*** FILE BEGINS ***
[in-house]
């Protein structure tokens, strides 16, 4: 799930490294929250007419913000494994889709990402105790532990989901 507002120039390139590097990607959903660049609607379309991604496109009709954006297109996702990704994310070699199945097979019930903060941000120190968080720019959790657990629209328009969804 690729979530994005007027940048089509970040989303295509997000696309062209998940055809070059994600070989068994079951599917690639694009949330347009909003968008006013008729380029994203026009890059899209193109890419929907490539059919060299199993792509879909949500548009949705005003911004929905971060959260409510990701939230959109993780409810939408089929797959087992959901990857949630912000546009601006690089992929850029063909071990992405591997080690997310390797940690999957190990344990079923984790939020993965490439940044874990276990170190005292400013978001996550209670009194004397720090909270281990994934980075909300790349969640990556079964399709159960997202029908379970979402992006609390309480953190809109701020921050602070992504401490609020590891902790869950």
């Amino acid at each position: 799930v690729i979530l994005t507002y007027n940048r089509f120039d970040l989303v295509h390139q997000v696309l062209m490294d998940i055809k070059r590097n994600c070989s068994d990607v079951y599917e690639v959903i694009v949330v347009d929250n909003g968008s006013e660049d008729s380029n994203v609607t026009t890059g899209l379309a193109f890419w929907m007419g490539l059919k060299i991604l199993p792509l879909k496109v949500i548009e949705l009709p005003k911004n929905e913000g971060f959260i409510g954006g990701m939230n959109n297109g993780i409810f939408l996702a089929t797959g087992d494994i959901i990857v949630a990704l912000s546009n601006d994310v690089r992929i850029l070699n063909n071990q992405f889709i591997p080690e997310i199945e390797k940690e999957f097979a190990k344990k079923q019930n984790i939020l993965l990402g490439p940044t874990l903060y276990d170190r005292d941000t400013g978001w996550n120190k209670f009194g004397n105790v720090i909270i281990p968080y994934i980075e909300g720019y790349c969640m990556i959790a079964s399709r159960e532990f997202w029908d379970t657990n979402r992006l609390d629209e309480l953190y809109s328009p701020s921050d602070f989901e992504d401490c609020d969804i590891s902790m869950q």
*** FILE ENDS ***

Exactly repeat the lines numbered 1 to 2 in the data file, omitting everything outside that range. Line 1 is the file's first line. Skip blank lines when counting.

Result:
[in-house]
């Protein structure tokens, strides 16, 4: 799930490294929250007419913000494994889709990402105790532990989901 507002120039390139590097990607959903660049609607379309991604496109009709954006297109996702990704994310070699199945097979019930903060941000120190968080720019959790657990629209328009969804 690729979530994005007027940048089509970040989303295509997000696309062209998940055809070059994600070989068994079951599917690639694009949330347009909003968008006013008729380029994203026009890059899209193109890419929907490539059919060299199993792509879909949500548009949705005003911004929905971060959260409510990701939230959109993780409810939408089929797959087992959901990857949630912000546009601006690089992929850029063909071990992405591997080690997310390797940690999957190990344990079923984790939020993965490439940044874990276990170190005292400013978001996550209670009194004397720090909270281990994934980075909300790349969640990556079964399709159960997202029908379970979402992006609390309480953190809109701020921050602070992504401490609020590891902790869950």